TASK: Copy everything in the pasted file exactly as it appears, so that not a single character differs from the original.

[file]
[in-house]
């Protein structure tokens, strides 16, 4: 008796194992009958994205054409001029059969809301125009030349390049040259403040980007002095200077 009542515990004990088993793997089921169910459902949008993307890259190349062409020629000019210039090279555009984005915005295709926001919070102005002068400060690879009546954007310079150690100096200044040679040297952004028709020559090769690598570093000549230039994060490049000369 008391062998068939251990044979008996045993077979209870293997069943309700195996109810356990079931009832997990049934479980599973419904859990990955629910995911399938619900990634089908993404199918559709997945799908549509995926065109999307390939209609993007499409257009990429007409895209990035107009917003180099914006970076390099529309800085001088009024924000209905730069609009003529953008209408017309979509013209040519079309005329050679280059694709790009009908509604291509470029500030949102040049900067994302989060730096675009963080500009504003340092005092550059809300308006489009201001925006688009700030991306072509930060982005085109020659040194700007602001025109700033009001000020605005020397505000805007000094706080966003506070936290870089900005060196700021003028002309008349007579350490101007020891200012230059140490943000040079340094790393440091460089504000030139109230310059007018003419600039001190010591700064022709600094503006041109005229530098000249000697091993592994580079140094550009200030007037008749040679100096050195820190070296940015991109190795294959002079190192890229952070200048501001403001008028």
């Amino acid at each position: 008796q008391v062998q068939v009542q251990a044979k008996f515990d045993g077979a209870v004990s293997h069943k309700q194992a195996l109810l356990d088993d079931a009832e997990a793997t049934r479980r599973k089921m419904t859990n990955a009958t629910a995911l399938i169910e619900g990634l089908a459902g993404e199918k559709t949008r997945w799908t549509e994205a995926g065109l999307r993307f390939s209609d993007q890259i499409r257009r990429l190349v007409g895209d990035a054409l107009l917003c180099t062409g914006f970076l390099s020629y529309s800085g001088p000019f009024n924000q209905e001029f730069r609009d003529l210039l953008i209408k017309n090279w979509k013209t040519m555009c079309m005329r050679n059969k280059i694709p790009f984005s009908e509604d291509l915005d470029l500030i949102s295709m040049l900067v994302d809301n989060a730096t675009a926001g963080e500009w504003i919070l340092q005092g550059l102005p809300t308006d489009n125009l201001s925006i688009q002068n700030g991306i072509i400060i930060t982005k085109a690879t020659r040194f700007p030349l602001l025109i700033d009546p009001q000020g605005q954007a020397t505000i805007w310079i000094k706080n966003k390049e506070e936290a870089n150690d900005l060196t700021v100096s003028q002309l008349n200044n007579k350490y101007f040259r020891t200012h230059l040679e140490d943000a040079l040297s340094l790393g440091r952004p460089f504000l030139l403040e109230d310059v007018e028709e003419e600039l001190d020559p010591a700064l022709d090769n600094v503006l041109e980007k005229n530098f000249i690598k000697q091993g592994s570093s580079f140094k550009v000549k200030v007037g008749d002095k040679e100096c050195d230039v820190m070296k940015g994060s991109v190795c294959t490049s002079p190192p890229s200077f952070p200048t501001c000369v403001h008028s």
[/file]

[in-house]
């Protein structure tokens, strides 16, 4: 008796194992009958994205054409001029059969809301125009030349390049040259403040980007002095200077 009542515990004990088993793997089921169910459902949008993307890259190349062409020629000019210039090279555009984005915005295709926001919070102005002068400060690879009546954007310079150690100096200044040679040297952004028709020559090769690598570093000549230039994060490049000369 008391062998068939251990044979008996045993077979209870293997069943309700195996109810356990079931009832997990049934479980599973419904859990990955629910995911399938619900990634089908993404199918559709997945799908549509995926065109999307390939209609993007499409257009990429007409895209990035107009917003180099914006970076390099529309800085001088009024924000209905730069609009003529953008209408017309979509013209040519079309005329050679280059694709790009009908509604291509470029500030949102040049900067994302989060730096675009963080500009504003340092005092550059809300308006489009201001925006688009700030991306072509930060982005085109020659040194700007602001025109700033009001000020605005020397505000805007000094706080966003506070936290870089900005060196700021003028002309008349007579350490101007020891200012230059140490943000040079340094790393440091460089504000030139109230310059007018003419600039001190010591700064022709600094503006041109005229530098000249000697091993592994580079140094550009200030007037008749040679100096050195820190070296940015991109190795294959002079190192890229952070200048501001403001008028």
């Amino acid at each position: 008796q008391v062998q068939v009542q251990a044979k008996f515990d045993g077979a209870v004990s293997h069943k309700q194992a195996l109810l356990d088993d079931a009832e997990a793997t049934r479980r599973k089921m419904t859990n990955a009958t629910a995911l399938i169910e619900g990634l089908a459902g993404e199918k559709t949008r997945w799908t549509e994205a995926g065109l999307r993307f390939s209609d993007q890259i499409r257009r990429l190349v007409g895209d990035a054409l107009l917003c180099t062409g914006f970076l390099s020629y529309s800085g001088p000019f009024n924000q209905e001029f730069r609009d003529l210039l953008i209408k017309n090279w979509k013209t040519m555009c079309m005329r050679n059969k280059i694709p790009f984005s009908e509604d291509l915005d470029l500030i949102s295709m040049l900067v994302d809301n989060a730096t675009a926001g963080e500009w504003i919070l340092q005092g550059l102005p809300t308006d489009n125009l201001s925006i688009q002068n700030g991306i072509i400060i930060t982005k085109a690879t020659r040194f700007p030349l602001l025109i700033d009546p009001q000020g605005q954007a020397t505000i805007w310079i000094k706080n966003k390049e506070e936290a870089n150690d900005l060196t700021v100096s003028q002309l008349n200044n007579k350490y101007f040259r020891t200012h230059l040679e140490d943000a040079l040297s340094l790393g440091r952004p460089f504000l030139l403040e109230d310059v007018e028709e003419e600039l001190d020559p010591a700064l022709d090769n600094v503006l041109e980007k005229n530098f000249i690598k000697q091993g592994s570093s580079f140094k550009v000549k200030v007037g008749d002095k040679e100096c050195d230039v820190m070296k940015g994060s991109v190795c294959t490049s002079p190192p890229s200077f952070p200048t501001c000369v403001h008028s």